Fort Worth, Texas,
15:26 PM

Pediatric Cancer Research Is Not 'One Size Fits All'

The role of a hematologist/oncologist involved in unique, innovative patient care

Physician. Scientist. Researcher.

The role of a pediatric hematologist and oncologist stretches far beyond the walls of Cook Children’s medical center because the physician participates in clinical trials and collaborates with other experts both nationally and internationally.

Meaghan Granger, M.D., medical director of the Neuroblastoma program at Cook Children’s, is involved in unique and innovative patient care as well as important research that could have a long-lasting impact on the treatment of pediatric patients in the near future.

She is involved in multiple trials at Cook Children’s and is an active member in research with the Children’s Oncology Group (COG) and New Approaches to Neuroblastoma Therapy (NANT). Dr. Granger is the lead COG primary investigator for Cook Children’s and her work has made Cook Children’s the highest enrolling NANT institution in the nation.

That collaboration is so important in cancer research because it means more patients participating and more data to review in the search for a cure.

“Pediatric cancer is unique,” Dr. Granger said. “We can't just take adult studies and apply it to these kids. It's not one size fits all. When you look at survival rates, things were very dismal in the 1980s. With each decade since you have seen the survivor curve go up. That's because of the clinical trials and supportive care that pediatric patients receive now."

The group approach among pediatric hematologists and oncologists also creates a virtual think tank. It allows physicians like Dr. Granger to bounce ideas off of one another and share best practices with one another.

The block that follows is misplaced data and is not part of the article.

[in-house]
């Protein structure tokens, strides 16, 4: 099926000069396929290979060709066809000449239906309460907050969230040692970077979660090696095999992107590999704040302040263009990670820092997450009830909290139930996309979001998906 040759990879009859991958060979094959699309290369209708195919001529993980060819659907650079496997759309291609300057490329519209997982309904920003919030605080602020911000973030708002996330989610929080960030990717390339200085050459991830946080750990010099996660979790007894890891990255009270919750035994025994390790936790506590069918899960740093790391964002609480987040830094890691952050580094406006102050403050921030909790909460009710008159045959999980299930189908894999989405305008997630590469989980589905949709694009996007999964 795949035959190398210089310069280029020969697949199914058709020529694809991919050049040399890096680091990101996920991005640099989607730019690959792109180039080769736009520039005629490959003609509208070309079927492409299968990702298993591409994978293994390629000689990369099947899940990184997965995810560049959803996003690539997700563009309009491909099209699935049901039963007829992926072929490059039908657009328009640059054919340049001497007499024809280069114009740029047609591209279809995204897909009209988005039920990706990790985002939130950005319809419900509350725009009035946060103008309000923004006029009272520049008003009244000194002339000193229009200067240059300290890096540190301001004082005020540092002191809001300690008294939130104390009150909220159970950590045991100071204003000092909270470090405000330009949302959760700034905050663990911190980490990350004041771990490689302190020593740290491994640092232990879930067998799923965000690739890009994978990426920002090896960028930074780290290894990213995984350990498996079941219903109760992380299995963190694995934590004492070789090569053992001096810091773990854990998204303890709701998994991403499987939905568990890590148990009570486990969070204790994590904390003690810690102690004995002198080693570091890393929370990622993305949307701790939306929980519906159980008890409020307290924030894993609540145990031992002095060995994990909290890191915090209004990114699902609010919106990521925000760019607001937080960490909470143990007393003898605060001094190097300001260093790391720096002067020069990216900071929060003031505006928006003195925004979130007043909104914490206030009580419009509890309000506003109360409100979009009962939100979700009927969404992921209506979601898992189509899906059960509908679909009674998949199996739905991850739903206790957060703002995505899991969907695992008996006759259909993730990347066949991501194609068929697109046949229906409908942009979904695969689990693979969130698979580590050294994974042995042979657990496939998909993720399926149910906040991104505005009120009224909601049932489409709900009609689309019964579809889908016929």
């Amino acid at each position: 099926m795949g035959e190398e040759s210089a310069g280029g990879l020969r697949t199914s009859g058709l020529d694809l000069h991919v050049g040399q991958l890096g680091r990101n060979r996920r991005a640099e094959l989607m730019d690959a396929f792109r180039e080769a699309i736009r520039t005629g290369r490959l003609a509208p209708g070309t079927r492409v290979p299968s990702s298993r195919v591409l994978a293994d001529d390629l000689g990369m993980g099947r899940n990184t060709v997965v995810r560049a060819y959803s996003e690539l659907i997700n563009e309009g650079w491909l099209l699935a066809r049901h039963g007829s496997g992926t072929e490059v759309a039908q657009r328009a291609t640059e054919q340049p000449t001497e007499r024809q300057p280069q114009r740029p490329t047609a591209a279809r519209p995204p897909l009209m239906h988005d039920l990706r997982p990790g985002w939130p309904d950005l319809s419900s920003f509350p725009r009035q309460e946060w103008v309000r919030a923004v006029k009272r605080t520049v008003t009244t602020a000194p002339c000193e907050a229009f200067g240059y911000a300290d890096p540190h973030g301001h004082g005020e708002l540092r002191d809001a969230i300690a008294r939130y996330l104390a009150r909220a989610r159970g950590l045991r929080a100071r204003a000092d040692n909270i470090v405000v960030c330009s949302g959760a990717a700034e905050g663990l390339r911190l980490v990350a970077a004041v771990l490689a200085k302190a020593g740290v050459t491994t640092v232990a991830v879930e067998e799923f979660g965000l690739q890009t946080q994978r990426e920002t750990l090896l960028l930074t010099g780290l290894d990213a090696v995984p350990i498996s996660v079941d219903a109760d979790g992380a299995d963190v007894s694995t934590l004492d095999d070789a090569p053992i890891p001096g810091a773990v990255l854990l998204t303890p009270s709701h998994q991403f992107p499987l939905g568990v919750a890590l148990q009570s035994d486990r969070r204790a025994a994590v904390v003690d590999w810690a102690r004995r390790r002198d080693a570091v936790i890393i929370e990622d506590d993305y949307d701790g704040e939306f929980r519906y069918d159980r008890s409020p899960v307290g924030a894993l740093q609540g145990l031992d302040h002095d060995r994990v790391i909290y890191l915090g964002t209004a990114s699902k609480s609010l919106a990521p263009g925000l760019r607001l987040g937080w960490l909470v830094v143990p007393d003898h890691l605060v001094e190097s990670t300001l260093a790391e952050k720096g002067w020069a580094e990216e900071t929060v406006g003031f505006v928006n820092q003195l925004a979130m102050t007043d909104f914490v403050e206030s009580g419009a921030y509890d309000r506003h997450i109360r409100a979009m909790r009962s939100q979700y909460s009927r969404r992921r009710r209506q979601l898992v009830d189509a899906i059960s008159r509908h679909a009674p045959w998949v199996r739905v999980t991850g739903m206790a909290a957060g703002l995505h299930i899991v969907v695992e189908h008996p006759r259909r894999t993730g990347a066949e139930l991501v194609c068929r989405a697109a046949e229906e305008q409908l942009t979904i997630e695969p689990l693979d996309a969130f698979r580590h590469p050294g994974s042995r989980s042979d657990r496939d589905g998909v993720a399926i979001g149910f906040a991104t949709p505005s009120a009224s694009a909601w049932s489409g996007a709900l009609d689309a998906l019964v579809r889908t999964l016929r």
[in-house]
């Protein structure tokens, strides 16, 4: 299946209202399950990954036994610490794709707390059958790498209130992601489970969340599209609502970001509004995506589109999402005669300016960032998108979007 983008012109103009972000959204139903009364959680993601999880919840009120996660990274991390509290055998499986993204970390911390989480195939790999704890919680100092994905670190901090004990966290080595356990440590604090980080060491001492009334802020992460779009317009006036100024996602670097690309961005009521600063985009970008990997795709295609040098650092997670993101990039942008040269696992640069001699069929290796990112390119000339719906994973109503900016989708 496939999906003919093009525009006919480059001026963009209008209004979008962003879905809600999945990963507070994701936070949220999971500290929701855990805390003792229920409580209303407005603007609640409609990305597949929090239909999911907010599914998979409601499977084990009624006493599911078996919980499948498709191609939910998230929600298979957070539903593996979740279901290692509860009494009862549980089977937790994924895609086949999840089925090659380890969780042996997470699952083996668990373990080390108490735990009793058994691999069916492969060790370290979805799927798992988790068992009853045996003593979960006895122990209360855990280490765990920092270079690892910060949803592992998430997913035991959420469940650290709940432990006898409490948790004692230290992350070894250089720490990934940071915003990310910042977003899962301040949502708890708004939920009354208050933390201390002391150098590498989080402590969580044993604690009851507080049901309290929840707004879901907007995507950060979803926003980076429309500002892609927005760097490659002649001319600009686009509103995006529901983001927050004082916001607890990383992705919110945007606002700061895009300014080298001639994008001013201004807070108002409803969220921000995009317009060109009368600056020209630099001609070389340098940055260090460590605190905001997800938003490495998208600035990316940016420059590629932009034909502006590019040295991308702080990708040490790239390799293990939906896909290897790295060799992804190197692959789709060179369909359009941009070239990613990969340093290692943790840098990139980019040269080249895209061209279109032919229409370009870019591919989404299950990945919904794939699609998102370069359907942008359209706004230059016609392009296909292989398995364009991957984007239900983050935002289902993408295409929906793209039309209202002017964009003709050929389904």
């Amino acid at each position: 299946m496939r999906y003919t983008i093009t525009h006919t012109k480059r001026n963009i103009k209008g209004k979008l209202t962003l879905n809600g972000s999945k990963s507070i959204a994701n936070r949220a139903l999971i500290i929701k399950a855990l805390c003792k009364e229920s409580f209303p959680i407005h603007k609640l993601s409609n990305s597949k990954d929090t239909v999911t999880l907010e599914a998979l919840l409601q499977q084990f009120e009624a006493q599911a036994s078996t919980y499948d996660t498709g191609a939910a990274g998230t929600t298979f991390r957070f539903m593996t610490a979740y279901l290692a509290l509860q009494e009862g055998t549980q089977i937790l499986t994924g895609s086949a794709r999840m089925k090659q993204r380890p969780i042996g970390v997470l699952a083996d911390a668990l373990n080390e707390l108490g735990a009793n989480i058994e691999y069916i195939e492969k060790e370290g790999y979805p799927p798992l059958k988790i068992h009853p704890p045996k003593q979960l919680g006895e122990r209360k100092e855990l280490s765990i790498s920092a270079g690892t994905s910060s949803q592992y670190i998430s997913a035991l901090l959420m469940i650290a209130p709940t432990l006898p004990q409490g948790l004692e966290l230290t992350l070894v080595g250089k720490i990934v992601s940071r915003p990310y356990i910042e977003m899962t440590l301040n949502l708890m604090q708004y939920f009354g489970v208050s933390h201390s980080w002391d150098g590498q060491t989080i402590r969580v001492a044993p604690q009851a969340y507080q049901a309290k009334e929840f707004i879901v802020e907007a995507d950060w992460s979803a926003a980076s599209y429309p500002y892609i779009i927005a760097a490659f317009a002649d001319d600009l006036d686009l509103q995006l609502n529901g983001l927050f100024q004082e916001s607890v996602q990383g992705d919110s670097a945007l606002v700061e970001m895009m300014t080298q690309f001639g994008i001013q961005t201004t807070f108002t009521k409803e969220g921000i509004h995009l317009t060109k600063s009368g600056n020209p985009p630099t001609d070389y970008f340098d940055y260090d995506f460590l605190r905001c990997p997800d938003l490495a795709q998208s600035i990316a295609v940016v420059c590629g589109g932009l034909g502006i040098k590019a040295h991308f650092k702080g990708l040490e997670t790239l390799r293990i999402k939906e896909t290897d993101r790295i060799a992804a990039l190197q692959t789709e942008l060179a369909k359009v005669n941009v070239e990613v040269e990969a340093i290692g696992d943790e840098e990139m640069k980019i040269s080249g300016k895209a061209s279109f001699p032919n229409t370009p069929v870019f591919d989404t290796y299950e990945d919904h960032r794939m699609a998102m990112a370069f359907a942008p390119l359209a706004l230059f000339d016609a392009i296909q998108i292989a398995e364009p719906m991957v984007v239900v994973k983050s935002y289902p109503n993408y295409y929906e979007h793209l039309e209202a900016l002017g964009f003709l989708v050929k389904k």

"It is a very great thing for all of us. The virtual group of neuroblastoma doctors I'm in, we can call each other. People call me and ask what I think and I can call them," Dr. Granger said. "That happens on maybe a daily basis. The amount of discussions we have with just four or five of my peers and to look at the treatment and research ... it would take a patient 6 months to see that many doctors and get that many opinions. It's so valuable. We can get a lot done in a short period of time. It's invaluable to get other expert opinions on things. In our field, we see things happen all the time that we don't expect."

Dr. Granger credits her “incredible research staff” for making the program successful. Their depth of experience helps them identify the right patients for specific trials and stay in contact with the families to gather and document data. She also praises the patients and their families for participating in the trials. That research may help kids in the future, but that's not the immediate goal. The objective is to find the best course of treatment and care to help the child participating in the trial as quickly as possible.

"I have a high level of confidence that these studies make a difference," Dr. Granger said. "I think that's a big part of why families want to bring their children to Cook Children's because we have so much to offer them when they come here. We generally have several options of treatment to offer them. We help people by giving them hope. Everyone involved in the NBL program has a deep calling and a passion to truly help people.”

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